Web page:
Your Dog Is Catching Some Rays
If you and Fido are outside for a day at the beach or park, make sure your dog is wearing SPF 15 or higher sunscreen. That's silly, you say. Dogs don't wear sunscreen. Oh, but they do!
According to PetMD:
Just like us, our dogs can get burned from sun exposure. Millie Rosales DVM, DACVD, of Miami Veterinary Dermatology, says that a sunburned dog can suffer from red, inflamed skin that becomes irritated and painful. Sunburns on dogs can also lead to hair loss and scaly skin.
And it's not just sunburn we have to worry about: Dogs, too, are susceptible to skin cancer.
You'll want to make a special point of putting sunscreen on your dog if he or she:
has light skin
has white fur or hair
has a light pink nose
is a breed with short fur such as bull terrier, pit bull, Dalmatian, French bulldog, greyhound or boxer
It's important to apply the solution to the nose, lips, tips of the ear, groin, belly and any other areas where skin is exposed. If your pet goes swimming, make sure to reapply the sunscreen after he or she dries.
Sunscreen for Dogs
Commercially prepared sunscreens for dogs are available at most pet stores. If you do choose to apply human sunscreen to your pet, take caution. READ THE LABEL CAREFULLY and avoid sunscreens with added fragrance or the ingredient zinc oxide. "Ingestion of zinc oxide can lead to hemolytic anemia," explains Rosales.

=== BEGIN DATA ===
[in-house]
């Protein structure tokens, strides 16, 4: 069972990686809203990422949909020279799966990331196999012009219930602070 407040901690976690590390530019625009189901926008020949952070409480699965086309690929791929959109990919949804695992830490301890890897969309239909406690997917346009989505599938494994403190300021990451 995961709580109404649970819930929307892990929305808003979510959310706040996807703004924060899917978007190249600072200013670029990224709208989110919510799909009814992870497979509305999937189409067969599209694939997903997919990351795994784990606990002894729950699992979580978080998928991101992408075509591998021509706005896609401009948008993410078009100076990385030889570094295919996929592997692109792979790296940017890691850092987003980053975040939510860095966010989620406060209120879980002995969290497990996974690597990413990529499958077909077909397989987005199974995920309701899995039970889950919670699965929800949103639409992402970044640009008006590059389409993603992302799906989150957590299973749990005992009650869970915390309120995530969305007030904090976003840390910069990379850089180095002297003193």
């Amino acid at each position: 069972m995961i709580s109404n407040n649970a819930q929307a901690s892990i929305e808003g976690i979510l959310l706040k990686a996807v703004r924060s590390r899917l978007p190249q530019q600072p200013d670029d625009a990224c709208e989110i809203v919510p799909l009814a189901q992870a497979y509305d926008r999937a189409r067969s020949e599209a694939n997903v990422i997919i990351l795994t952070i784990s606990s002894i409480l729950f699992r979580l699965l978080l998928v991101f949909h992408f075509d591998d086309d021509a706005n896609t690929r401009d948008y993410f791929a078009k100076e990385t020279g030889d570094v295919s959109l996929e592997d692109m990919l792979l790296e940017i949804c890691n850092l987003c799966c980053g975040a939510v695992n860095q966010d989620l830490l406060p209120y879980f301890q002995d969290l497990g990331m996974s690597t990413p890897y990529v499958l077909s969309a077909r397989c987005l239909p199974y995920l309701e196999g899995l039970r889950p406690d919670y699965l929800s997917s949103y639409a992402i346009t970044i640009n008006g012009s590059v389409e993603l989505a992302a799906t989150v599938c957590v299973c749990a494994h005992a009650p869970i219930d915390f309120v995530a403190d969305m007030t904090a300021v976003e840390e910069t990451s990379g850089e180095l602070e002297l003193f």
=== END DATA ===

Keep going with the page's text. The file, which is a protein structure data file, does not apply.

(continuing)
You'll also want to avoid para-aminobenzoic acid (PABA) in the sunscreen. Shop online or at your local pet store for the following or other brands of dog-safe sunscreen: Epi-Pet, Warren London, My Dog Nose It!, or Petkin. Try to find SPF 15 or higher to ensure the lowest chance of sunburn.
Other Sunny Weather Tips for Dog Owners
After you apply sunscreen to your dog, watch to make sure he or she doesn't lick it off before it has a chance to soak into the skin. During this time, distract your dog with a game of Frisbee or a round of petting.
If your pet cannot wear sunscreen on advice of your vet or due to a skin condition, that doesn't mean you have to avoid the great outdoors altogether. “Keeping a dog indoors from 10 am to 4 pm is the best way to protect from the sun’s harmful rays,“ says Rosales. That means an evening boardwalk stroll might be a great option for you and your furry friend.
Make sure your pet can find hot weather relief with plenty of cool water to drink, or an accessible patch of cool shade. You can also buy pet accessories - like goggles, shirts and hats - that protect sensitive doggy skin from the ultraviolet rays of the sun.
As with all health and wellness related topics, make sure to check in with your veterinarian if you have any questions.